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Old 01-05-2008   #1
Sergeant T
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Default Iraq Casualty Study in The Lancet

A long and thorough debunking of the controversial study was just published in National Journal.

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Published by The Lancet, a venerable British medical journal, the study [PDF] used previously accepted methods for calculating death rates to estimate the number of "excess" Iraqi deaths after the 2003 invasion at 426,369 to 793,663; the study said the most likely figure was near the middle of that range: 654,965. Almost 92 percent of the dead, the study asserted, were killed by bullets, bombs, or U.S. air strikes. This stunning toll was more than 10 times the number of deaths estimated by the Iraqi or U.S. governments, or by any human-rights group.
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Old 01-05-2008   #2
JeffC
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Originally Posted by Sergeant T View Post
A long and thorough debunking of the controversial study was just published in National Journal.
That's a really interesting article that raises a lot of important issues. Thanks for posting it.
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Old 03-27-2008   #3
JJackson
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Default National Journal on Lancet

I started to read this to see if it could shed any light on discrepancies between the various estimates. I then continued to the bottom with a view to launching an attack on a crap bit of jouranlism, but it does not warrant the effort and I regret the time I have wasted.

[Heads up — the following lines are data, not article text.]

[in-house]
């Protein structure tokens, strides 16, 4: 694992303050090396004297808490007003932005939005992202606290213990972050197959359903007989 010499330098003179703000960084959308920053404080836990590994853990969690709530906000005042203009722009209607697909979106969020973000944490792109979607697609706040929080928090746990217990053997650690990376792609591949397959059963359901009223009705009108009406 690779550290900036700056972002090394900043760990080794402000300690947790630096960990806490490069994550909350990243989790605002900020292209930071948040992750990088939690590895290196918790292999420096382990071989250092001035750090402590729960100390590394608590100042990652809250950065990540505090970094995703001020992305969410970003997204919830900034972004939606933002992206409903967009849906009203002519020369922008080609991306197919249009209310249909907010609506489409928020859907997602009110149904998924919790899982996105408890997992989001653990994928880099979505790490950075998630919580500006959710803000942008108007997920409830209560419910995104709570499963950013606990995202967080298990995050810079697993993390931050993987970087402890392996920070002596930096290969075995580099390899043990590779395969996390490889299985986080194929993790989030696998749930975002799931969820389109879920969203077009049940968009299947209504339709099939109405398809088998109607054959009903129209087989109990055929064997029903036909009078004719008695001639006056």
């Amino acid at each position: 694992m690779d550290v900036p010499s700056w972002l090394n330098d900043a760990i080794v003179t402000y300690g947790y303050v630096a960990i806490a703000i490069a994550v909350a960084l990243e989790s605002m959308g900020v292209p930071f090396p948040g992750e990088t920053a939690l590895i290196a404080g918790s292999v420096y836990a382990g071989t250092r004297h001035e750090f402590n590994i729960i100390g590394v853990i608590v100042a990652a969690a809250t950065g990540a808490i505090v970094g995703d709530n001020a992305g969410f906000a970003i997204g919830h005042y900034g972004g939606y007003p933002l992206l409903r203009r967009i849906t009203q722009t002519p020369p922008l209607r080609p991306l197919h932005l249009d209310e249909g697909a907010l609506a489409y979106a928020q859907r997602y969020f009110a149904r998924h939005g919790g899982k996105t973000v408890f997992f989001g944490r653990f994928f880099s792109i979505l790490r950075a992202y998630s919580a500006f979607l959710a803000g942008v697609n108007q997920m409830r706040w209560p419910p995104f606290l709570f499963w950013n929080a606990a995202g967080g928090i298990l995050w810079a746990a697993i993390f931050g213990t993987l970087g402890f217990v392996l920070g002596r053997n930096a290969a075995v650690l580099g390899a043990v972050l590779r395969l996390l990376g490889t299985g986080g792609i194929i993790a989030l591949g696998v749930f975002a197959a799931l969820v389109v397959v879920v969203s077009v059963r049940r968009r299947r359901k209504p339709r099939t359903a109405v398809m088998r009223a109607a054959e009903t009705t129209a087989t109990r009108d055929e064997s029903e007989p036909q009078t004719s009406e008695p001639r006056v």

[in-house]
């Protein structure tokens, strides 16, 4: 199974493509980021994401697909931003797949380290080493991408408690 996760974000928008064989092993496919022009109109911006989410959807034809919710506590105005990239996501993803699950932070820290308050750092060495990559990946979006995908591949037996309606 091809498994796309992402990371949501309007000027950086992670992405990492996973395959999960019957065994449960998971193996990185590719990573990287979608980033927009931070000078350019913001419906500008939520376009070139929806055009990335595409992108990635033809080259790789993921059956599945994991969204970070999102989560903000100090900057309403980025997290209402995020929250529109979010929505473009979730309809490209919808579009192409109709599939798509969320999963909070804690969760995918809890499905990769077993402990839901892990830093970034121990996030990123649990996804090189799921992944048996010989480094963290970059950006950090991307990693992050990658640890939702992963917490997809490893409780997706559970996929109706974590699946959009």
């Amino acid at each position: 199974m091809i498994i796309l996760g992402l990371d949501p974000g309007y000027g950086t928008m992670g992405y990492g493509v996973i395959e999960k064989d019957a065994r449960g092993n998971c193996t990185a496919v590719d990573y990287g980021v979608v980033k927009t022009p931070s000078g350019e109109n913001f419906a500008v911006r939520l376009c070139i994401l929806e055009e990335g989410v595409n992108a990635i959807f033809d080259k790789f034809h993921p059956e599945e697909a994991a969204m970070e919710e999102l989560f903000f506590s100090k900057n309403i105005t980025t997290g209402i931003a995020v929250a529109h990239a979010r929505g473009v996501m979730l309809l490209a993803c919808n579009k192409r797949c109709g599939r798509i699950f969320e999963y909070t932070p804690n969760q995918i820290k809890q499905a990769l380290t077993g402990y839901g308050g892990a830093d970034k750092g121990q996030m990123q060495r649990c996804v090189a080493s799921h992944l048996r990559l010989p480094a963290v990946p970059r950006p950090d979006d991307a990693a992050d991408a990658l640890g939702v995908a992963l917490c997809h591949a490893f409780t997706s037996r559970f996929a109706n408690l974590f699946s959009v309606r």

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Old 03-27-2008   #4
Ken White
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Default So too was the Lancet article and survey

less than stellar or accurate. Garbage in, garbage out.
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Old 03-27-2008   #5
JJackson
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Ken, I would be interested in why you think that.
I read it at the time and followed the arguments - not here but in mainly in the MSM and scienceblogs. I did not have a problem with the paper, sample size or methodology - but always wondered how accurate a picture that kind of survey would give in the midst of a war and what compromises it would be forced to make on the choice of sample sizes or sites. I still think it is likely to be a better guesstimate than counting morgue stats or deaths that made it to the media etc.

A couple of threads recently have been discussing 'accounting' and 'cost calculation' with regard to military operations and I (being me) look at this from a rather un-military perspective. A very high priority for me would be 'can we do this without killing (or destroying the livelihoods of) vast numbers of civilians in the country we are about to attack and if not what right do we have to start this war?'. My concern is that US (and UK) planners are much more interested in their own $ and casualty costs and the fact that the vast majority of those adversely effected are not on anyone's side (at least at the outset) gets a very low weighting.